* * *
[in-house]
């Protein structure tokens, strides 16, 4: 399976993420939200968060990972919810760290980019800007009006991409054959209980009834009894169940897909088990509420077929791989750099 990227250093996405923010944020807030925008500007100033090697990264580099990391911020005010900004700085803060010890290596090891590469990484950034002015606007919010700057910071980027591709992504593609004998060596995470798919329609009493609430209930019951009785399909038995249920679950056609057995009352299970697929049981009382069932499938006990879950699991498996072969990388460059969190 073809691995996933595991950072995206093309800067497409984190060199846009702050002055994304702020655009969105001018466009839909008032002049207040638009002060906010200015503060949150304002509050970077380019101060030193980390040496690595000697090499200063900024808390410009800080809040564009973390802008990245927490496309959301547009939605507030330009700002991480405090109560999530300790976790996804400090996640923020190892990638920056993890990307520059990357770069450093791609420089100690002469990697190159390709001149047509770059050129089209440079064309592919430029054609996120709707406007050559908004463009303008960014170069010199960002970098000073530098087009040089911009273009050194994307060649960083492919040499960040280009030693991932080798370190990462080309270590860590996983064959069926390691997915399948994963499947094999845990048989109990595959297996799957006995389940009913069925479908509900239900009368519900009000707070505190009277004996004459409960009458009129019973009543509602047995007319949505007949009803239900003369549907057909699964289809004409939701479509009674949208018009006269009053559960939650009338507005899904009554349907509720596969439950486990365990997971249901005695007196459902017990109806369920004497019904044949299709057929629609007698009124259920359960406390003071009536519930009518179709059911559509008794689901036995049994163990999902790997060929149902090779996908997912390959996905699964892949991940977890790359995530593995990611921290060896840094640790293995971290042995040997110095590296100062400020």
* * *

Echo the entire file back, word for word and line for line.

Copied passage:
[in-house]
């Protein structure tokens, strides 16, 4: 399976993420939200968060990972919810760290980019800007009006991409054959209980009834009894169940897909088990509420077929791989750099 990227250093996405923010944020807030925008500007100033090697990264580099990391911020005010900004700085803060010890290596090891590469990484950034002015606007919010700057910071980027591709992504593609004998060596995470798919329609009493609430209930019951009785399909038995249920679950056609057995009352299970697929049981009382069932499938006990879950699991498996072969990388460059969190 073809691995996933595991950072995206093309800067497409984190060199846009702050002055994304702020655009969105001018466009839909008032002049207040638009002060906010200015503060949150304002509050970077380019101060030193980390040496690595000697090499200063900024808390410009800080809040564009973390802008990245927490496309959301547009939605507030330009700002991480405090109560999530300790976790996804400090996640923020190892990638920056993890990307520059990357770069450093791609420089100690002469990697190159390709001149047509770059050129089209440079064309592919430029054609996120709707406007050559908004463009303008960014170069010199960002970098000073530098087009040089911009273009050194994307060649960083492919040499960040280009030693991932080798370190990462080309270590860590996983064959069926390691997915399948994963499947094999845990048989109990595959297996799957006995389940009913069925479908509900239900009368519900009000707070505190009277004996004459409960009458009129019973009543509602047995007319949505007949009803239900003369549907057909699964289809004409939701479509009674949208018009006269009053559960939650009338507005899904009554349907509720596969439950486990365990997971249901005695007196459902017990109806369920004497019904044949299709057929629609007698009124259920359960406390003071009536519930009518179709059911559509008794689901036995049994163990999902790997060929149902090779996908997912390959996905699964892949991940977890790359995530593995990611921290060896840094640790293995971290042995040997110095590296100062400020």